Allergies due to food or environmental factors, like pollen or mold, can cause dogs to scratch at the wall.
You’ll need to figure out what your dog’s allergy is to solve the issue. If it’s a food allergy, you should talk to your vet about changing your dog’s diet.
Your dog may also have eyesight issues, ear problems, or dental issues. It is more likely, then, that the wall-scratching is their way of getting your attention. If you can’t trace the habit back to a more common cause, like anxiety or boredom, you may want to get your dog checked out by a vet to see if any of these issues are applicable.
How To Protect Wall From Dog Scratching?
Most of the ways you can protect your wall have already been mentioned: you can try a spray or sound deterrent, you can try wall protectors, you can try to distract them with toys and treats, and you could make sure your dog gets enough exercise.
You could also try moving your furniture around so your dog has a harder time reaching the wall. You could also try crate training your dog, so your dog will see their crate as a safe place.
Are There Wall Protectors For A Dog Who Scratches?
There are wall protectors that you can buy and are easy to install. However, they aren’t the best solution. If you don’t figure out why your dog is scratching, they’ll just find something else to take out their energy/stress on, like furniture.
How To Repair A Wall Scraped By My Dog?
What you’ll need to do depends on how bad the damage is. For example, if it’s just some scratching, you may only need to paint it over. If you can see drywall, there’s a lot more work to be done.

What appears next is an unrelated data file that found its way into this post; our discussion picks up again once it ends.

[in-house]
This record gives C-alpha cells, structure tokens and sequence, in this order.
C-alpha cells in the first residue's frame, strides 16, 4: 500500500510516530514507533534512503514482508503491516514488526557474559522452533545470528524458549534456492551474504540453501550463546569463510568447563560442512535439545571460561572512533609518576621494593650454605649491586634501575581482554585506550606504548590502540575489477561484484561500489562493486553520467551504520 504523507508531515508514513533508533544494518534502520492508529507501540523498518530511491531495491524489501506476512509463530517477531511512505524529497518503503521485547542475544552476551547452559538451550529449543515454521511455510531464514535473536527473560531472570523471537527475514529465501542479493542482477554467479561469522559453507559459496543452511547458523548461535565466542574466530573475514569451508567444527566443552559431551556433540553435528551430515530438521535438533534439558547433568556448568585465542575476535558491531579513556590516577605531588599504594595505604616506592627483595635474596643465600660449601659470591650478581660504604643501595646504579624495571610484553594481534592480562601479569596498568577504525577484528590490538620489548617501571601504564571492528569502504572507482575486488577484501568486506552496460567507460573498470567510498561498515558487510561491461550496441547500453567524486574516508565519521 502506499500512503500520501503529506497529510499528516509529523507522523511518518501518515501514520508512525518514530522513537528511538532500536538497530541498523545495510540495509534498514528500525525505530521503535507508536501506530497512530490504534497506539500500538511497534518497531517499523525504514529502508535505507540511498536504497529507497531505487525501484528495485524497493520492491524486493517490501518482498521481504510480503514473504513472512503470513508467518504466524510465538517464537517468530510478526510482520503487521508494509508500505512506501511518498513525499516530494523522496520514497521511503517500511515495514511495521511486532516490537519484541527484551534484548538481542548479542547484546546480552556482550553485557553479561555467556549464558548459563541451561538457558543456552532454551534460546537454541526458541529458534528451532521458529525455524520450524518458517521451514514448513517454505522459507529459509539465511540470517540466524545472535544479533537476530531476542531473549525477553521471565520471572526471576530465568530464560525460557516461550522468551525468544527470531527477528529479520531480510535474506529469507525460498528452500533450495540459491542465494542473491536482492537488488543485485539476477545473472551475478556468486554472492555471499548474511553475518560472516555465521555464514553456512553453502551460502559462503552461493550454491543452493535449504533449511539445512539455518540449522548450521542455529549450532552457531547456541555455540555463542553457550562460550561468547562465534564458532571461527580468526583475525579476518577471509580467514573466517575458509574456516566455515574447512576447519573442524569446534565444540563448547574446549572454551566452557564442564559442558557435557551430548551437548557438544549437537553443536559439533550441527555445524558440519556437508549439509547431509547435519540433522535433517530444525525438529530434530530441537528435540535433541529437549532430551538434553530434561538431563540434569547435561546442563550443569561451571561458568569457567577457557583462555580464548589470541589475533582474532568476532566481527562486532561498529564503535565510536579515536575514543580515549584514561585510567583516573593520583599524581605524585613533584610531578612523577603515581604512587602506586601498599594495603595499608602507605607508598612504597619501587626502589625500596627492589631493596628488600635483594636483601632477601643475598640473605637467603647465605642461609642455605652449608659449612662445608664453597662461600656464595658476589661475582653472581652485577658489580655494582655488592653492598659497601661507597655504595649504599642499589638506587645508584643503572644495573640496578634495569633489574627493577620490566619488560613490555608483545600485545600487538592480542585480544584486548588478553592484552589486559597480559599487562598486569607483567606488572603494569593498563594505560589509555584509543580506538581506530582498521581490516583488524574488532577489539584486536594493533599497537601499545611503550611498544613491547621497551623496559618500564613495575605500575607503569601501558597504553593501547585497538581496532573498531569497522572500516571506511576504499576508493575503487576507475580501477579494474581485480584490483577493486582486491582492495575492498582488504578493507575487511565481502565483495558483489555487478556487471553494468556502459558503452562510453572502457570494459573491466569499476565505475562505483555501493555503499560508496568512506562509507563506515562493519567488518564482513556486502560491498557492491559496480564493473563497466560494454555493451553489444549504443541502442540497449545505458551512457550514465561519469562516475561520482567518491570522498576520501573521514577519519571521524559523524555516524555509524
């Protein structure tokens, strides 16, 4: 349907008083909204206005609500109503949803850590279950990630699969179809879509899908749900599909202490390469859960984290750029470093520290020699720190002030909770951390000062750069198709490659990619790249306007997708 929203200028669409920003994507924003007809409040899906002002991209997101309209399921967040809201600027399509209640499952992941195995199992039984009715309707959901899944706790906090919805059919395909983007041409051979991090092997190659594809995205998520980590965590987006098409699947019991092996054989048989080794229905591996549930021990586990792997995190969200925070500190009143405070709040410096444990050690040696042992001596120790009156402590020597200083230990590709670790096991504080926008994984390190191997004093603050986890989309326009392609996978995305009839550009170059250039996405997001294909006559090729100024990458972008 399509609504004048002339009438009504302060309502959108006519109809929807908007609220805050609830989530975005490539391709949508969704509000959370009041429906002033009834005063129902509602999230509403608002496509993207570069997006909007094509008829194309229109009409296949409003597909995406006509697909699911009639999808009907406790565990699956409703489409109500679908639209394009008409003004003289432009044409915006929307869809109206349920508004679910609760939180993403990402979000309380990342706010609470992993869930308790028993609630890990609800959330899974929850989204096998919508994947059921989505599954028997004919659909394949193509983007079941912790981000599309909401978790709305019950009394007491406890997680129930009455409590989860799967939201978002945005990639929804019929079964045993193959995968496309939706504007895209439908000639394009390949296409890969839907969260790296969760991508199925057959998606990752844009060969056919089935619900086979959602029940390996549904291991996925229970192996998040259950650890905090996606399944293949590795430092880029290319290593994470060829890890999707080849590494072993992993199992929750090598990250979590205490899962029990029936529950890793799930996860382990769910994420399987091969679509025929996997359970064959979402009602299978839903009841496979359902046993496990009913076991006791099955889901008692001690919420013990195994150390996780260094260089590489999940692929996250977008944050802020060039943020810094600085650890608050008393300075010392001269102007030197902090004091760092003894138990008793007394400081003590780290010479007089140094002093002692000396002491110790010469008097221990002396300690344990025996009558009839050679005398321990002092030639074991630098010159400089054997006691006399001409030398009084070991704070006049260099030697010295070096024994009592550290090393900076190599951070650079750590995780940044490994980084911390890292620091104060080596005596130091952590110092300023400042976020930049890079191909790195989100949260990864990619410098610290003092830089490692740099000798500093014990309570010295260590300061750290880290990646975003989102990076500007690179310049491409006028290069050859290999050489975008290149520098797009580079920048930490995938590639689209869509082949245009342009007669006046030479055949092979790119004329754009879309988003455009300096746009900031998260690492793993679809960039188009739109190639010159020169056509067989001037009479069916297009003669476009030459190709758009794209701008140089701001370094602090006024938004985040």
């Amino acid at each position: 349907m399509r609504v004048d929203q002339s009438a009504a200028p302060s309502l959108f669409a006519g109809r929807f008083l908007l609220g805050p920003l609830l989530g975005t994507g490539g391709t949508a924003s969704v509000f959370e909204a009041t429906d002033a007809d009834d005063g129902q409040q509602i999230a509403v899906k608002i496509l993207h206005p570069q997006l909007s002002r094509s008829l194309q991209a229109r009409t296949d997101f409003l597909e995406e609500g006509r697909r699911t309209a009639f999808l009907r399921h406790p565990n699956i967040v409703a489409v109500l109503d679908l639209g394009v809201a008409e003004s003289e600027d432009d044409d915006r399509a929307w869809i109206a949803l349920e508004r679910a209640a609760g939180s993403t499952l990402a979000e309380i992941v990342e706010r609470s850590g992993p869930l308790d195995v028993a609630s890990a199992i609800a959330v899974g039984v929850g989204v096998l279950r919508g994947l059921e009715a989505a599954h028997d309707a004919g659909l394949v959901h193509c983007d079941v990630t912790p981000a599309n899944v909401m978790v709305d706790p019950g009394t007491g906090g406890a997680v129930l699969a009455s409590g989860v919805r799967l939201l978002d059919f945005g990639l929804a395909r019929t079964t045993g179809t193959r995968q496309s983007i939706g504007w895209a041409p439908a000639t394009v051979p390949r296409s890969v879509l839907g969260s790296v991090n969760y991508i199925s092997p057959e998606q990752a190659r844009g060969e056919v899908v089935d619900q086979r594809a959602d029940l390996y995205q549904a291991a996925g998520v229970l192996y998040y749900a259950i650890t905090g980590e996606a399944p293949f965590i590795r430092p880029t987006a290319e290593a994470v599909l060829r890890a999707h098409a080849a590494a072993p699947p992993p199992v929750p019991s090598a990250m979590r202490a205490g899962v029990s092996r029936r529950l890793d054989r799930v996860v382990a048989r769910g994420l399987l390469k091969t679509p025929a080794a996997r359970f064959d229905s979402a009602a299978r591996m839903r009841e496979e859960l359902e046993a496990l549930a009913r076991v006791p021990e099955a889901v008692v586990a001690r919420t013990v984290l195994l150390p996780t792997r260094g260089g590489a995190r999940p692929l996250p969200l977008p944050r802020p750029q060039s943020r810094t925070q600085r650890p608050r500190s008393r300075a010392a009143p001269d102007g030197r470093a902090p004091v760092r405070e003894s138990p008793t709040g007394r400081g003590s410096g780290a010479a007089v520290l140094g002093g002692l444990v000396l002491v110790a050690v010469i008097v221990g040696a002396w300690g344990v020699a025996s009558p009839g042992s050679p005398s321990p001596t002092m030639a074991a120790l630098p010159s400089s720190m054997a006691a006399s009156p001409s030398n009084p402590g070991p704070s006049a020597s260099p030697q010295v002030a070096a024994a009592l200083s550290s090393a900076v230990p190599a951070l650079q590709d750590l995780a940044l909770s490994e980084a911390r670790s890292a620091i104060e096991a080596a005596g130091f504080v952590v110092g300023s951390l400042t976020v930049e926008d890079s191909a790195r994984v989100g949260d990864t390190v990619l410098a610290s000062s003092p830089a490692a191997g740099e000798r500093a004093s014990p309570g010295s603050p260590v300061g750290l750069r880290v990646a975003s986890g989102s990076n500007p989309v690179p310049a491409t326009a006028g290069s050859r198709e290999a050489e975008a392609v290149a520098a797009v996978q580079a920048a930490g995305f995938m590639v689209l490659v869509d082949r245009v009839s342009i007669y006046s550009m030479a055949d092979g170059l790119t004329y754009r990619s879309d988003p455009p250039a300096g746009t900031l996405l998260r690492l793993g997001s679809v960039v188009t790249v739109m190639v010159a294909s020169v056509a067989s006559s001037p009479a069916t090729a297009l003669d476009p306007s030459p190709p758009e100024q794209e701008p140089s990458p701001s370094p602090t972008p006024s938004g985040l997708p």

Use sandpaper to get rid of spots and fill in holes with spackle. Once the area is smoothed over, you can use prime and paint it over.
Why Does My Dog Scratch The Wall At Night (While Sleeping)?
If your dog is scratching the wall while they’re unconscious, it may be a compulsion of theirs.
Why Is My Dog Scratching Wall When Left Alone?
Your dog may have separation anxiety. At least 14 percent of dogs are thought to suffer from this condition, though some breeds (such as German Shepherds and border collies) are more likely to be affected.
Other signs of separation anxiety might include:
- Digging, scratching, and tearing up toys
- Eating their own poop
- Excessive pacing
- Pooping and peeing all over the house
- Scratching at walls, the floor, or doors
- Whining and (non-stop) barking
Why Does My Dog Scratch And Lick The Wall?
There are several reasons why your dog might lick the wall as well as scratch it, such as thirst, sickness, or it feels good. It could also be because the action is compulsive or because your dog is anxious.
To understand why your dog is doing both, you’ll need to consider when your dog first started doing these things, what is different when they do it, and how often they do it.
Can It Cause Harm To The Dog If They Scratch Walls?
Scratching may not necessarily do harm to your dog, though if they can get access to the drywall they might try to eat it.
If your dog started wall-scratching out of the blue, you should pay attention and try to get to the root of the cause. If your dog shows any signs of sickness in addition to this behavior, or if you catch them eating drywall, it’s time to contact your vet.
Compulsive Licking, Biting, and Scratching in Dogs (webmd.com)
How to Repair Pet Damaged Walls: Tips Everyone Can Use (martysmusings.net)